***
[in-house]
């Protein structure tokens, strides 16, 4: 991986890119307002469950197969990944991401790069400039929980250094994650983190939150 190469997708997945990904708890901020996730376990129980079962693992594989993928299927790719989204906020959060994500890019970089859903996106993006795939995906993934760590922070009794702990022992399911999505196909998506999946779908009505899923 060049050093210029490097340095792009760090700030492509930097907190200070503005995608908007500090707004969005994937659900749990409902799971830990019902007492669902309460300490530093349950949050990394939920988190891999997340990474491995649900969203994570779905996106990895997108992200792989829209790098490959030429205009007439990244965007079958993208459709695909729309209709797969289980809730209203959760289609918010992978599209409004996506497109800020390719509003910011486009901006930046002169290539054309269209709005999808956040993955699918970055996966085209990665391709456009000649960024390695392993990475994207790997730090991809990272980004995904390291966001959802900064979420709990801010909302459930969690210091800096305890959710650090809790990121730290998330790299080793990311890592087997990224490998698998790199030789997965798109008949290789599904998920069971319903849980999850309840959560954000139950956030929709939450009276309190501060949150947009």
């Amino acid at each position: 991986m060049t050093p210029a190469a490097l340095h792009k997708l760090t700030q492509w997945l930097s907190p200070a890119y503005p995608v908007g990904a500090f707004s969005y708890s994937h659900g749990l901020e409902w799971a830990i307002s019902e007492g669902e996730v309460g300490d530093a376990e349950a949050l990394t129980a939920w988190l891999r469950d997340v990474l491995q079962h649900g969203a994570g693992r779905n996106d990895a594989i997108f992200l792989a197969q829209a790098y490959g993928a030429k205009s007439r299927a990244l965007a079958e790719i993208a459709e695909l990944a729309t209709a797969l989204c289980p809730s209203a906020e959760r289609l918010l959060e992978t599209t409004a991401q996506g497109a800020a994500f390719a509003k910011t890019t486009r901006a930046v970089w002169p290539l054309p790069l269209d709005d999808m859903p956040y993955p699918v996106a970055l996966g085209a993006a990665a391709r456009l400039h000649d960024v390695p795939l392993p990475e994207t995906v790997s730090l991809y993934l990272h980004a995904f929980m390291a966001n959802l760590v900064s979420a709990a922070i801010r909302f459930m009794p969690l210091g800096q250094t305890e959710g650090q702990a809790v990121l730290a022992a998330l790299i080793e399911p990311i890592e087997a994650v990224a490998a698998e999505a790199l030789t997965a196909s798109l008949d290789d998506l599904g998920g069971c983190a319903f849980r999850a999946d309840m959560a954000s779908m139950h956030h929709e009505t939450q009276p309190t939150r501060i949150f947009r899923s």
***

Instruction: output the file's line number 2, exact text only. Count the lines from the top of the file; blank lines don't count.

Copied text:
């Protein structure tokens, strides 16, 4: 991986890119307002469950197969990944991401790069400039929980250094994650983190939150 190469997708997945990904708890901020996730376990129980079962693992594989993928299927790719989204906020959060994500890019970089859903996106993006795939995906993934760590922070009794702990022992399911999505196909998506999946779908009505899923 060049050093210029490097340095792009760090700030492509930097907190200070503005995608908007500090707004969005994937659900749990409902799971830990019902007492669902309460300490530093349950949050990394939920988190891999997340990474491995649900969203994570779905996106990895997108992200792989829209790098490959030429205009007439990244965007079958993208459709695909729309209709797969289980809730209203959760289609918010992978599209409004996506497109800020390719509003910011486009901006930046002169290539054309269209709005999808956040993955699918970055996966085209990665391709456009000649960024390695392993990475994207790997730090991809990272980004995904390291966001959802900064979420709990801010909302459930969690210091800096305890959710650090809790990121730290998330790299080793990311890592087997990224490998698998790199030789997965798109008949290789599904998920069971319903849980999850309840959560954000139950956030929709939450009276309190501060949150947009």